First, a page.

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From Boxer '97 pp 46 - 49 (1998)


Another year has gone by and although from my point of view it has been a "bumpy ride", breeder effort to deal with Boxer aortic stenosis (AS) is proving successful.  The number of dogs tested now stands at 3000 and reports from the vet schools are consistently indicating that the incidence of referred heart cases in Boxers is declining.  Boxers no longer appear to be at the top of the list of "heart breeds"

The Cardiologists have justifiably been delighted with the perceived improvement and we can indeed, all congratulate ourselves upon this success.  But there is another problem.  If the incidence of severe cases of AS is on the decline, the incidence of murmur free dogs and those with only minor murmurs should be on the increase.  But this does not appear to be true.  The reverse would almost appear to be the case and this does not make sense.  Fortunately, some answers have come from analysis of the computer database of records.

Several complications have come to light: first, as I have indicated before, the severity of the grading has become much more rigorous since the start of heart testing; second, a variation in scoring among cardiologists was indicated; and third, the grading itself has proved in some cases to be quite variable, even with single cardiologists.  It is therefore, hardly that many of us have been disappointed when dogs have not bred as well as might have been expected.

It has amazed me that when the evidence was presented to the cardiologists, rather than being offended by apparent criticism, they have taken it as a challenge to their expertise and attempted to resolve each of the difficulties. Hence, the planned new initiative on heart testing which was described in Boxer '96, and ultimately put into operation this year. Two cardiology testing sessions have been held, the first as Towcester in the spring and the second in Coventry this autumn.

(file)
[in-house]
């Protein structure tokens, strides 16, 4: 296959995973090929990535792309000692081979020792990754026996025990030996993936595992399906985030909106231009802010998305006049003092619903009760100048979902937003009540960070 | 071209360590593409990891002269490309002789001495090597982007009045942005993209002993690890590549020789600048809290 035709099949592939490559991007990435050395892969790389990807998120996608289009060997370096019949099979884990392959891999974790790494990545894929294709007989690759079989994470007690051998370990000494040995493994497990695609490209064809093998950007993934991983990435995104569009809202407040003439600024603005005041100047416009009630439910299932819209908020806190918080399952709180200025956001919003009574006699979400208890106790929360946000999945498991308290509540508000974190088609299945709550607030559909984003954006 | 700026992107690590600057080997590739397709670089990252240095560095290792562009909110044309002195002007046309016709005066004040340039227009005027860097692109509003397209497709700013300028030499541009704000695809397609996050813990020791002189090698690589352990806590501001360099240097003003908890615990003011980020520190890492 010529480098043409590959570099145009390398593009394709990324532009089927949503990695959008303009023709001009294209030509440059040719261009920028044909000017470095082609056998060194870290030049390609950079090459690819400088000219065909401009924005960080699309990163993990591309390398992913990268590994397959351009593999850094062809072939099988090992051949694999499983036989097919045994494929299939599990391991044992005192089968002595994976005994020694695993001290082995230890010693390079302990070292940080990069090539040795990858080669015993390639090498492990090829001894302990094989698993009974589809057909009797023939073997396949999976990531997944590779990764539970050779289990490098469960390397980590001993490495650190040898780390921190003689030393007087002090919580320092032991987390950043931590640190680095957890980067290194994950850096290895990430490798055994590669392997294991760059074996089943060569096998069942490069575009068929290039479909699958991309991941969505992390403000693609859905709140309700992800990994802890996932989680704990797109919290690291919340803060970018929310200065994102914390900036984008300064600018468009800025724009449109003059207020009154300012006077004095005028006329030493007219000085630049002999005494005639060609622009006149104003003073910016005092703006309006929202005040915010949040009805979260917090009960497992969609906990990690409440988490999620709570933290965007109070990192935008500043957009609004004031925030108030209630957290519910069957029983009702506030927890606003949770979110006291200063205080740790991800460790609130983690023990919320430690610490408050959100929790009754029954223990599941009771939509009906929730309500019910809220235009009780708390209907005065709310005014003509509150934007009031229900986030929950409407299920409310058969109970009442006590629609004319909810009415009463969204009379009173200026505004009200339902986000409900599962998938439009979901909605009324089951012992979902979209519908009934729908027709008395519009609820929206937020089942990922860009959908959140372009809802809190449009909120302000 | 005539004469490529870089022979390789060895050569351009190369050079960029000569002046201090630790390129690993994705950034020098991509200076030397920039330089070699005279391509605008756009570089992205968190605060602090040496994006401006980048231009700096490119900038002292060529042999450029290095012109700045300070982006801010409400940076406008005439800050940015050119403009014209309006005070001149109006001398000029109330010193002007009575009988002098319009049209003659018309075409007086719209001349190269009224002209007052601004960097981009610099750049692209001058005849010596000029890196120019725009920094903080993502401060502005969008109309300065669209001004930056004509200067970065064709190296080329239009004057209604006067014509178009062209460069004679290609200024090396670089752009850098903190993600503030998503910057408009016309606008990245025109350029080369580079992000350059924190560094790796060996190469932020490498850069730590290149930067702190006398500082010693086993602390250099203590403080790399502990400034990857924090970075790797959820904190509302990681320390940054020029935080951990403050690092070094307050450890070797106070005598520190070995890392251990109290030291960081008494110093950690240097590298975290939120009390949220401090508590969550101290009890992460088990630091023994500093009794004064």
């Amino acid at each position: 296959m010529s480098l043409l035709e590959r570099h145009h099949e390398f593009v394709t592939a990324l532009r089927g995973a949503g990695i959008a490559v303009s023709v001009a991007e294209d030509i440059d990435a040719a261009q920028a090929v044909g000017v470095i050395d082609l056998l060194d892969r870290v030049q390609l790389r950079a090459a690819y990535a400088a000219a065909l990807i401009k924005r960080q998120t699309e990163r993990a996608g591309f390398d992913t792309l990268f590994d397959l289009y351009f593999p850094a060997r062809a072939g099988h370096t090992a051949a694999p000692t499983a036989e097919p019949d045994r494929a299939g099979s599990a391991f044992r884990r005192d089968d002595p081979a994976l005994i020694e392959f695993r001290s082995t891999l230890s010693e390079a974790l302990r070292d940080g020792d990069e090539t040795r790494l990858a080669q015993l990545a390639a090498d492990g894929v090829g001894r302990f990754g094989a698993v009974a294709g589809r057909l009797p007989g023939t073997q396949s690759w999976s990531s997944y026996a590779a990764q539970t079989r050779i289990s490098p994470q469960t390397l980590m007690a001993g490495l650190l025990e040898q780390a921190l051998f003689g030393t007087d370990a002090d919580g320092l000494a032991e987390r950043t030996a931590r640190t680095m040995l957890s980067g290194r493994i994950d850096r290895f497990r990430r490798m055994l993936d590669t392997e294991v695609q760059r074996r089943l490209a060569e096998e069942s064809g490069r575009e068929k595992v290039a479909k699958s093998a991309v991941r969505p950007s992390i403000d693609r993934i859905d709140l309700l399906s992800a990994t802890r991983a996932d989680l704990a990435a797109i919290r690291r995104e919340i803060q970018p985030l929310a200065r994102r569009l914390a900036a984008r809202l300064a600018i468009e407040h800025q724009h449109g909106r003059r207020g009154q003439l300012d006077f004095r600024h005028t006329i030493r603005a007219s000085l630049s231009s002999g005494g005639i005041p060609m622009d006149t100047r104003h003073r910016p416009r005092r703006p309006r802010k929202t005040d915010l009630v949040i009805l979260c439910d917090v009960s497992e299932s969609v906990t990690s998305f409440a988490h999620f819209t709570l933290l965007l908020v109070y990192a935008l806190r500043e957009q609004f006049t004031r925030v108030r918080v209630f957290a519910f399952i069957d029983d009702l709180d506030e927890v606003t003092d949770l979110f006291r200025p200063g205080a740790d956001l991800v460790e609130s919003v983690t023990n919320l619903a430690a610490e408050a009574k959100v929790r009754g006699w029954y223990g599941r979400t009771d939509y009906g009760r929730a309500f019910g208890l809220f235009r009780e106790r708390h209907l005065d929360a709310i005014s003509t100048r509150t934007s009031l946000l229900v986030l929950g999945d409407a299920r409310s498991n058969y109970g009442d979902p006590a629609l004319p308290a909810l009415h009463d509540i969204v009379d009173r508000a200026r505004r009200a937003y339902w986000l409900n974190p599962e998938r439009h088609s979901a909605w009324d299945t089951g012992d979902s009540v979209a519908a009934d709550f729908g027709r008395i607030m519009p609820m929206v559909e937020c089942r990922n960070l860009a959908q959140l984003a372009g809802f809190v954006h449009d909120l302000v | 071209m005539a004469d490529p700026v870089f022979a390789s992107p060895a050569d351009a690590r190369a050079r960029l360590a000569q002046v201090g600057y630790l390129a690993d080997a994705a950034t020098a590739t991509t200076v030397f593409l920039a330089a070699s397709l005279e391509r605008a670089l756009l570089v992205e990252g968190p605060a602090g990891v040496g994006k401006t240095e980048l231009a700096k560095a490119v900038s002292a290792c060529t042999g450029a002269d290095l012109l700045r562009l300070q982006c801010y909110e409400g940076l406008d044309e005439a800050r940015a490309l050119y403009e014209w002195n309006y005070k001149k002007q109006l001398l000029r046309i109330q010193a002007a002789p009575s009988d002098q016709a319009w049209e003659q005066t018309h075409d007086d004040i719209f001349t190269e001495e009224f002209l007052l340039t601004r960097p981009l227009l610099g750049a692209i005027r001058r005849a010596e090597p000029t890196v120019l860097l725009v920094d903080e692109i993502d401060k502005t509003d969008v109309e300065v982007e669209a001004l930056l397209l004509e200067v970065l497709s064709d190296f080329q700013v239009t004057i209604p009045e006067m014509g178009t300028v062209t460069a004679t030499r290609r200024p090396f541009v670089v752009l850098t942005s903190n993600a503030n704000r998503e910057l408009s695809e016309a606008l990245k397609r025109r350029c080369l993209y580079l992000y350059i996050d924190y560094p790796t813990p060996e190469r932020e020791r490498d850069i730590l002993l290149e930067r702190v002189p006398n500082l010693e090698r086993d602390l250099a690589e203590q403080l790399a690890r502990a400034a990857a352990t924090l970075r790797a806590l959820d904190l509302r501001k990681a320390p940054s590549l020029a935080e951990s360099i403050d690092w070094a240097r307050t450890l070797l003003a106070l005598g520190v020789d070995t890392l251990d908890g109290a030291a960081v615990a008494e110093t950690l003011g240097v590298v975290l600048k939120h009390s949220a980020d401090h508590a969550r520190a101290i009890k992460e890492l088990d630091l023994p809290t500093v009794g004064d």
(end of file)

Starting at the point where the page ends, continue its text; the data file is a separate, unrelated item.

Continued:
The Towcester findings were based on over 40 dogs, each of which had been graded previously. They included animals that had been given the same scores on different occasions and others which had obtained different scores. Eleven cardiologists were present and each independently graded all the dogs, some of them twice. A significant variation between cardiologists in the severity of their grading was found, confirming the conclusions from the database but it was also established that individual dogs could also vary when scored while individual cardiologists were listening.

The variation between cardiologists was expected to be the most easy to resolve but the variation within dogs was thought to be a much more' difficult issue. I don't think it is yet entirely clear with such dogs whether the higher or the lower score is the more valid. This may only be resolved with post-mortem examinations of hearts but, other variable factors can affect blood flow and, hence, loudness of murmurs over short periods. For example, if there are long intervals between heart beats, as .in hyper-fit animals, more blood is pumped with each beat so that any murmurs are amplified. Conversely, in less fit animals, there may be smaller intervals between beats so that no murmurs may be heard.